Betty Nesmith Graham, the remarkable lady of social technology who brought us liquid paper.

Bette Nesmith Graham Net Worth: $ 1.3 million

Bette Nesmith Graham Net Worth
Bette Nesmith Graham Net Worth

Bette Nesmith Graham was an American typist commercial artist and the inventor of the correction fluid liquid paper, not to be confused with its competitor white out. She was the mother of musician and producer Michael Nesmith of the monkeys now graham was born betty Clare McMurray in Dallas texas to Jessie McMurray an automotive supply company manager and Christine Devilliers.

Her father died in the early 1950s, leaving some property in Dallas to Betty, her mother Michael, and her sister Yvonne. As a single mother, she worked as a secretary at Texas Bank and Trust, eventually rising to the position of executive secretary, the highest position open to women in the industry at the time. It was difficult to erase mistakes made by early electric typewriters, which caused problems.

She secretly used her white correction paint for five years at Thomas Jefferson high school in Dallas, making some improvements with the help of her son’s chemistry teacher some bosses chastised her for using it, but co-workers frequently sought her out to paint out she eventually began marketing her typewriter correction fluid as mistake out in 1956, the name was later changed to liquid paper when she began her own company mistake out in the 1960s operating at a small.

In 1979, she sold the liquid paper to the Gillette Corporation for $47.5 million. Her company employed 200 people at the time and produced 25 million bottles of liquid paper per year.

Betty ness smith died on the 12th of May 1980 in Richardson, Texas, at the age of 56, after a stroke. From the beginning, graham ran her company with a unique combination of spirituality, egalitarianism, and pragmatism. Raised as a baptist, graham converted to Christian science in 1942, and her faith inspired the development of her corporate statement of policy, part code of ethics, part business philosophy.

Her only son, musician Michael Nesmith, best known as a member of the monkeys, inherited half of his mother’s estate, which included a portion that went to the Gihon Foundation, which established the council on ideas, a think tank with a retreat center north of Santa Fe, New Mexico, active from 1990 to 2000 and devoted to exploring world problems.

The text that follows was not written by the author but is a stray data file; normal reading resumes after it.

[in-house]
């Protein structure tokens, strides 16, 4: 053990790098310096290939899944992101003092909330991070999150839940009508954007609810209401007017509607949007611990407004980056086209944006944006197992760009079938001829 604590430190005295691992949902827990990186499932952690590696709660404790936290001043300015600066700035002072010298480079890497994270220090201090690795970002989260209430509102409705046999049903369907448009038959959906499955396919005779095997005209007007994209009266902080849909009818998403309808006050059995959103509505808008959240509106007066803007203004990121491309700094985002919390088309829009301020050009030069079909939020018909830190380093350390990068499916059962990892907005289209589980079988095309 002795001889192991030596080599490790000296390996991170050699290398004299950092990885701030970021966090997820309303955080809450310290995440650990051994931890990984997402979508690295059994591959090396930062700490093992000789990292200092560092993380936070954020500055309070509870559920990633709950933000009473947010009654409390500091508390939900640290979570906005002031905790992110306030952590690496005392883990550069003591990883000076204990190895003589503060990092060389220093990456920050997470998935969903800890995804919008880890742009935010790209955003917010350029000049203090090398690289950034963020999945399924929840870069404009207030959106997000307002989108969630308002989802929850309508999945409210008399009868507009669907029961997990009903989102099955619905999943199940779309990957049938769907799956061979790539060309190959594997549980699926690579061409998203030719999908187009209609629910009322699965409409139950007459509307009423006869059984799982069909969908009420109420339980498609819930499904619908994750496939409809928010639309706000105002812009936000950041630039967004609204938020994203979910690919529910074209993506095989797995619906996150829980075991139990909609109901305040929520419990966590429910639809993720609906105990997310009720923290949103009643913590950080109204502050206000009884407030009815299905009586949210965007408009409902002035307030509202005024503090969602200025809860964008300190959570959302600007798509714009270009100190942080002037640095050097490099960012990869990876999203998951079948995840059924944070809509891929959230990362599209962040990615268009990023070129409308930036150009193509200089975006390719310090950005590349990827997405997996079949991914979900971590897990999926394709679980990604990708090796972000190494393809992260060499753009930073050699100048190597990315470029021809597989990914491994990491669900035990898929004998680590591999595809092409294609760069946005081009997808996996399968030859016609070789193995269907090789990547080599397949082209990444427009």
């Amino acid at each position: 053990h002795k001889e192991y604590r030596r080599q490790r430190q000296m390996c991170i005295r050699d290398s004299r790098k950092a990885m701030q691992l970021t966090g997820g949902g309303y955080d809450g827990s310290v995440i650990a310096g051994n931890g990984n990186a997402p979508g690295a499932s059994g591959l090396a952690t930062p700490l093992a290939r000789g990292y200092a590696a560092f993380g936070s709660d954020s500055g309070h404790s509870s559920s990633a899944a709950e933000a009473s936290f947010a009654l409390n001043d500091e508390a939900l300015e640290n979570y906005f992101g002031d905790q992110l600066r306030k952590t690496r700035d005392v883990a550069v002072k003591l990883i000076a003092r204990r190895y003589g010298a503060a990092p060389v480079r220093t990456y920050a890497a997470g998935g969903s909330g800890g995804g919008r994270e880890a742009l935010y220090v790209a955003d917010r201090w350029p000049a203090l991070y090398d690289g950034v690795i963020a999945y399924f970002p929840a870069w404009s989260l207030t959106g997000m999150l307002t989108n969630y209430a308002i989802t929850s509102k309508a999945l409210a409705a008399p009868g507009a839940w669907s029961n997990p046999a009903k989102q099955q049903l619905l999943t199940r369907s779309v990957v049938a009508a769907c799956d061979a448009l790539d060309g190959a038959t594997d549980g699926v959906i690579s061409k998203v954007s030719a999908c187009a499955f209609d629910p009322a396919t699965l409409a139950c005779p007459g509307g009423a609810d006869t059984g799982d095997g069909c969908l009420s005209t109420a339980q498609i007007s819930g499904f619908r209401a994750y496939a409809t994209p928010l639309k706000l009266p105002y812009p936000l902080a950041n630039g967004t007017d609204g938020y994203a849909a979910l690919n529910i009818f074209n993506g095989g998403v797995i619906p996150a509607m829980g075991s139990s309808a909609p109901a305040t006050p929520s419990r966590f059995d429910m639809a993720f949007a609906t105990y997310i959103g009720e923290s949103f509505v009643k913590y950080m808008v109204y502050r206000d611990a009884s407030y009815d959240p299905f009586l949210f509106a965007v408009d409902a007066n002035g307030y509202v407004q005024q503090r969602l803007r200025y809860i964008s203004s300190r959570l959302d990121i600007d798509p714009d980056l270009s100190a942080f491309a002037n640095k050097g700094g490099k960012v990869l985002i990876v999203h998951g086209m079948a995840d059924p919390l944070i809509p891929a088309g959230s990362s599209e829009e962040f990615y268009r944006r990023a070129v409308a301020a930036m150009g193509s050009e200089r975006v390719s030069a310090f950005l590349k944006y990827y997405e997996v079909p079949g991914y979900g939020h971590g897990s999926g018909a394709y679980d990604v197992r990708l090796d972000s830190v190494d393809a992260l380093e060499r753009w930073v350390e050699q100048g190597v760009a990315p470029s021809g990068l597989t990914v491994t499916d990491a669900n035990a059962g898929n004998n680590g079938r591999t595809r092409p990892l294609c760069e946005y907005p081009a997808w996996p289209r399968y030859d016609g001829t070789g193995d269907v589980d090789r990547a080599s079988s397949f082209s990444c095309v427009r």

Additionally, a portion of Graham’s estate went to the betty Clare McMurray foundation, which supports projects like the exhibit Texas Women: A Celebration of History, career guidance for unwed mothers, shelter and counseling for battered women, and college scholarships for mature women.

Bette Nesmith Graham is an American brand of the Newell brands company that sells correction fluid, correction pens, and correction tape primarily used to correct typewriting mistakes in the past. Correction products now mostly cover handwriting mistakes. Bette Nesmith Graham invented the first correction fluid in her kitchen in 1956, and working as a typist she used to make many mistakes and always strove for a way to correct graham founded the mistake out company and continued to produce small batches of correction bottles from her kitchen and eventually her garage nights and weekends after she was fired from her typist job as an executive secretary at texas bank and trust after she accidentally put her own company’s name on her employer’s letter.

Bette Nesmith Graham Net Worth
Bette Nesmith Graham Net Worth

She offered her correction flew it to IBM, which declined the offer. The company announced by 1968, the product, now known as liquid paper, had proven to be profitable, and the company was sold to the Gillette Corporation for $47.5 million-plus royalties in 1979.

In 2000, the liquid paper product and brand name were acquired by Newell Rubbermaid, now known as newell brands in some parts of the world. Liquid paper is now endorsed by Papermate, a well-known writing instrument brand also owned by newell. The organic solvent 111 trichloroethane was used as a thinner in the product and liquid paper containing this thinner was thought to be toxic and a carcinogen in the 1980s due to concerns over recreational inhalation of the product.

Later studies have shown that while the theta used was toxic, there was no evidence of carcinogenicity. There were a number of studies linking fatalities to the trichloroethane contained incorrect fluids.

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